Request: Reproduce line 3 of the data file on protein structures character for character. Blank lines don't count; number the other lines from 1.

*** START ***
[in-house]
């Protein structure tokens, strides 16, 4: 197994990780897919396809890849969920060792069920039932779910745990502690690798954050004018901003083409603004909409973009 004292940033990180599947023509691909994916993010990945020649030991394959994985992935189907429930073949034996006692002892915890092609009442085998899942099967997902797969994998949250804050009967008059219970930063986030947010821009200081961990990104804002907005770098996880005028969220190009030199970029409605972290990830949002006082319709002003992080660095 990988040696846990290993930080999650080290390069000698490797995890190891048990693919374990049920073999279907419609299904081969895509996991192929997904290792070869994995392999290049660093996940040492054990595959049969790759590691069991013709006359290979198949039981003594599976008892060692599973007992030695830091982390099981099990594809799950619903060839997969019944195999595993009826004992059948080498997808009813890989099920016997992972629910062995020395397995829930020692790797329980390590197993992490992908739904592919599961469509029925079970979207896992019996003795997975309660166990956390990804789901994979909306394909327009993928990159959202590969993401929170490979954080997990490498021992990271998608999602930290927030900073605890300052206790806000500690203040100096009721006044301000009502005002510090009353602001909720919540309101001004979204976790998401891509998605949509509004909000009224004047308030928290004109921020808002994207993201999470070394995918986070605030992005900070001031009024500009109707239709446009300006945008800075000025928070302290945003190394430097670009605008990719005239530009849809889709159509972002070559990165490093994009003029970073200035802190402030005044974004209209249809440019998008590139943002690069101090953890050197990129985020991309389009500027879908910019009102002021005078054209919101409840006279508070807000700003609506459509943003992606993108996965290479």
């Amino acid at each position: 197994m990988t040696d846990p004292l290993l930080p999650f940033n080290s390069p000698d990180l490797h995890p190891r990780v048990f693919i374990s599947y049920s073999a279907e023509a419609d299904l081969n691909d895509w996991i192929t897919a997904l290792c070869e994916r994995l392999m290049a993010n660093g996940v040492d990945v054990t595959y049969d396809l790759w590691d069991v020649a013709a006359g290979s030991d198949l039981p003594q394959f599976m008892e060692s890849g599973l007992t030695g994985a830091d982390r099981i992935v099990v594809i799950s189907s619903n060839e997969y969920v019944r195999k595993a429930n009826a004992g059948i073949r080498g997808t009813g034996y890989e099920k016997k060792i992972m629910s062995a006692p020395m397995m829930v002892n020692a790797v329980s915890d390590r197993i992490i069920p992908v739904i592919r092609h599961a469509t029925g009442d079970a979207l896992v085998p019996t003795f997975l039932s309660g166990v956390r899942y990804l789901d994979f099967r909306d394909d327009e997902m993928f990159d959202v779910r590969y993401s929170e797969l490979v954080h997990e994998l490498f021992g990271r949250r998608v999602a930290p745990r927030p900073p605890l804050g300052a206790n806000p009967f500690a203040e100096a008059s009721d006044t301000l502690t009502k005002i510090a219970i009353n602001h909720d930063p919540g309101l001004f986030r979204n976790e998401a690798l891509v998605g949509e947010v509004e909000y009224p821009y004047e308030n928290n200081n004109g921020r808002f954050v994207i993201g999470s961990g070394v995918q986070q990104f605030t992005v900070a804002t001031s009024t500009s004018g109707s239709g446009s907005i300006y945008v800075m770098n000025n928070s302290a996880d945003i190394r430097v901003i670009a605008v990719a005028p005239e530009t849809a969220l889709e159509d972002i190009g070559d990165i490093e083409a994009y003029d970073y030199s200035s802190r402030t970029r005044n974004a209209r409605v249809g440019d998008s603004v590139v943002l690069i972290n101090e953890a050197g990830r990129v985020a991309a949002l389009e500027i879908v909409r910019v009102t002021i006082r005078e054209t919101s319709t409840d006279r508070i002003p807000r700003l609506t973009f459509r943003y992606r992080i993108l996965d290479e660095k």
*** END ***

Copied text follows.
């Amino acid at each position: 197994m990988t040696d846990p004292l290993l930080p999650f940033n080290s390069p000698d990180l490797h995890p190891r990780v048990f693919i374990s599947y049920s073999a279907e023509a419609d299904l081969n691909d895509w996991i192929t897919a997904l290792c070869e994916r994995l392999m290049a993010n660093g996940v040492d990945v054990t595959y049969d396809l790759w590691d069991v020649a013709a006359g290979s030991d198949l039981p003594q394959f599976m008892e060692s890849g599973l007992t030695g994985a830091d982390r099981i992935v099990v594809i799950s189907s619903n060839e997969y969920v019944r195999k595993a429930n009826a004992g059948i073949r080498g997808t009813g034996y890989e099920k016997k060792i992972m629910s062995a006692p020395m397995m829930v002892n020692a790797v329980s915890d390590r197993i992490i069920p992908v739904i592919r092609h599961a469509t029925g009442d079970a979207l896992v085998p019996t003795f997975l039932s309660g166990v956390r899942y990804l789901d994979f099967r909306d394909d327009e997902m993928f990159d959202v779910r590969y993401s929170e797969l490979v954080h997990e994998l490498f021992g990271r949250r998608v999602a930290p745990r927030p900073p605890l804050g300052a206790n806000p009967f500690a203040e100096a008059s009721d006044t301000l502690t009502k005002i510090a219970i009353n602001h909720d930063p919540g309101l001004f986030r979204n976790e998401a690798l891509v998605g949509e947010v509004e909000y009224p821009y004047e308030n928290n200081n004109g921020r808002f954050v994207i993201g999470s961990g070394v995918q986070q990104f605030t992005v900070a804002t001031s009024t500009s004018g109707s239709g446009s907005i300006y945008v800075m770098n000025n928070s302290a996880d945003i190394r430097v901003i670009a605008v990719a005028p005239e530009t849809a969220l889709e159509d972002i190009g070559d990165i490093e083409a994009y003029d970073y030199s200035s802190r402030t970029r005044n974004a209209r409605v249809g440019d998008s603004v590139v943002l690069i972290n101090e953890a050197g990830r990129v985020a991309a949002l389009e500027i879908v909409r910019v009102t002021i006082r005078e054209t919101s319709t409840d006279r508070i002003p807000r700003l609506t973009f459509r943003y992606r992080i993108l996965d290479e660095k």